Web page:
by Genetic Counseling students Sierra Clark, Madison McPherson, and Emily Toering
Many people have heard of Down syndrome, though fewer may be able to answer the question “what is it?” As World Down Syndrome Day approaches on March 21, let’s explore this question with the aim of increasing awareness and promoting solidarity with our friends, family, and community members diagnosed with Down syndrome.
Down syndrome is the most common chromosomal disorder and occurs in about 1 in 800 births. Individuals with this genetic syndrome have an extra copy of the 21st chromosome, making for three copies in every cell instead of two. For this reason, World Down Syndrome Day is aptly observed on 3/21 of every year and is recognized as a day to celebrate individuals with Down syndrome.
In the United States, there are over 400,000 people diagnosed with Down syndrome. Many of these individuals attend school, pursue college degrees, and maintain jobs. World Down Syndrome Day is a day to spread awareness for the condition and a day to advocate for the rights of these individuals.
What is World Down Syndrome Day? Watch this video on YouTube to learn more.
So what can you do?
The lots of socks campaign is something anyone can do! Wear your craziest, colorful, mismatched socks on March 21st. When people ask about your fashion choices, you can share that you are wearing them to bring awareness about Down Syndrome and then tell them a little bit about Down syndrome! Post on social media using the hashtag #LotsOfSocks to spread the word about this event.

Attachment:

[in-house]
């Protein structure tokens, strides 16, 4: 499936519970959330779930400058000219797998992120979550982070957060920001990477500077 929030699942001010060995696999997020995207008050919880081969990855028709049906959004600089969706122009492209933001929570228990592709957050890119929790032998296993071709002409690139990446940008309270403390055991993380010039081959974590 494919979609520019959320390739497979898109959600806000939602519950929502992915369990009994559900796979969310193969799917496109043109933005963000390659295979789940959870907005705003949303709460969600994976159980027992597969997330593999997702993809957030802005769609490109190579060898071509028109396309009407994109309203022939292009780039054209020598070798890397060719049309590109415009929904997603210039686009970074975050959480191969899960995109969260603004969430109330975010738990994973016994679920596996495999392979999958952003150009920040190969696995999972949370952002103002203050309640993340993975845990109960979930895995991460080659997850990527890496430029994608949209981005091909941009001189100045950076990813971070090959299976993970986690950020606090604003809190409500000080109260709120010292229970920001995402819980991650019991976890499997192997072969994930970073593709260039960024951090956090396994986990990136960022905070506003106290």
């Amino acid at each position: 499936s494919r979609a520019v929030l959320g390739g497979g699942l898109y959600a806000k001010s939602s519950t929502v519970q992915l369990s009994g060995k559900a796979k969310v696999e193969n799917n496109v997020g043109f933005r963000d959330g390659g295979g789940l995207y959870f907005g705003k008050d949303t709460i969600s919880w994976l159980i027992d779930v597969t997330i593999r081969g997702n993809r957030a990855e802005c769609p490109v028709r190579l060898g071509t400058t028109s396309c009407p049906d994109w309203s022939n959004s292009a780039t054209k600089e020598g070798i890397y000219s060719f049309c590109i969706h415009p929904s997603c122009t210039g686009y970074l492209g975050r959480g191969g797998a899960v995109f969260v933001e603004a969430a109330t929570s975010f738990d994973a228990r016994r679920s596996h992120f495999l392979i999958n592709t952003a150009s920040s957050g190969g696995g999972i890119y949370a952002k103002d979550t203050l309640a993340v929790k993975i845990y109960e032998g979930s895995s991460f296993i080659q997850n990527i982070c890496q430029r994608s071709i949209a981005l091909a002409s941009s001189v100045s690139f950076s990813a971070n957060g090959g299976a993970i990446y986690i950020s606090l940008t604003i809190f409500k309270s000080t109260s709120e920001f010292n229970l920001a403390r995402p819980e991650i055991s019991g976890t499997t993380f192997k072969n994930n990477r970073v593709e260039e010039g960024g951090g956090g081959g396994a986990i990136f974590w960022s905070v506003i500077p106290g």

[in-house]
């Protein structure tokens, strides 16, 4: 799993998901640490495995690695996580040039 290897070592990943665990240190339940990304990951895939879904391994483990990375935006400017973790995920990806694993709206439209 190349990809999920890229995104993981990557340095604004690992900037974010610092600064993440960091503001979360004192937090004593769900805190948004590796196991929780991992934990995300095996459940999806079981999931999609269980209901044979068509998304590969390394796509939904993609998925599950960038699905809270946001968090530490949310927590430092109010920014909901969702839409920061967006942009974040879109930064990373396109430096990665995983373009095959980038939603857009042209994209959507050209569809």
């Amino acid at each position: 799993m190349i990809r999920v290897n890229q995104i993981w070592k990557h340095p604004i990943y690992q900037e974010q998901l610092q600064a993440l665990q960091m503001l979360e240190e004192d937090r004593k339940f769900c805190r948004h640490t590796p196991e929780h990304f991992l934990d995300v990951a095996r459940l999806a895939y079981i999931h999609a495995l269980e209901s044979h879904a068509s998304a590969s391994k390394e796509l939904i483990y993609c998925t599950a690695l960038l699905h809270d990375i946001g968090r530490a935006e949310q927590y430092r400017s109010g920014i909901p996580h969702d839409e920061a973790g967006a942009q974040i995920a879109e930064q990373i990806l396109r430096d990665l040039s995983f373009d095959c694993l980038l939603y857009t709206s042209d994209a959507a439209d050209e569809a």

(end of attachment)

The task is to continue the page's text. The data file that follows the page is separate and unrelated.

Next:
A great way to get involved for World Down Syndrome day is to sign up to volunteer. Numerous volunteer opportunities are available across the country. Local volunteer opportunities are available through the Down Syndrome Alliance (DSA) of the Midlands. DSA of the Midlands hosts a variety of activities every week, featuring COVID-friendly virtual events for the present time. Volunteers can attend workshops that promote social and emotional wellbeing, like a relationships and boundaries class or a Friday night tween dance party gathering. Other workshops promote the development of other skills, such as a boxing class focusing on self-defense, an improv class, or a cooking class. People who want to volunteer but are unable to attend the evening seminars can help in other ways, such as gathering or creating materials to help facilitate the seminars. Get more information about how to get involved.
Make a Pledge for Inclusion
Spread the Word>>Inclusion is an organization geared towards promoting value, respect, and inclusion of all people. This grassroots organization provides practical ways to practice inclusion and allows everyone to pledge their commitment to inclusion. Join the other individuals, schools, workplaces, and communities who have already made a commitment. Make your personal pledge!
Another way to participate in World Down Syndrome Day is to donate to local or international organizations!
An important part of World Down Syndrome Day is listening to stories of those with Down syndrome from around the world! By learning about someone with Down syndrome and amplifying these stories, we are able to break down misconceptions about Down Syndrome. Read stories from across the world.
Finally, you can advocate for individuals with Down syndrome by sharing resources on social media and spreading awareness about World Down Syndrome Day. Here are some resources you can share with friends and family.
If you want to know more, check out: https://www.worlddownsyndromeday.org/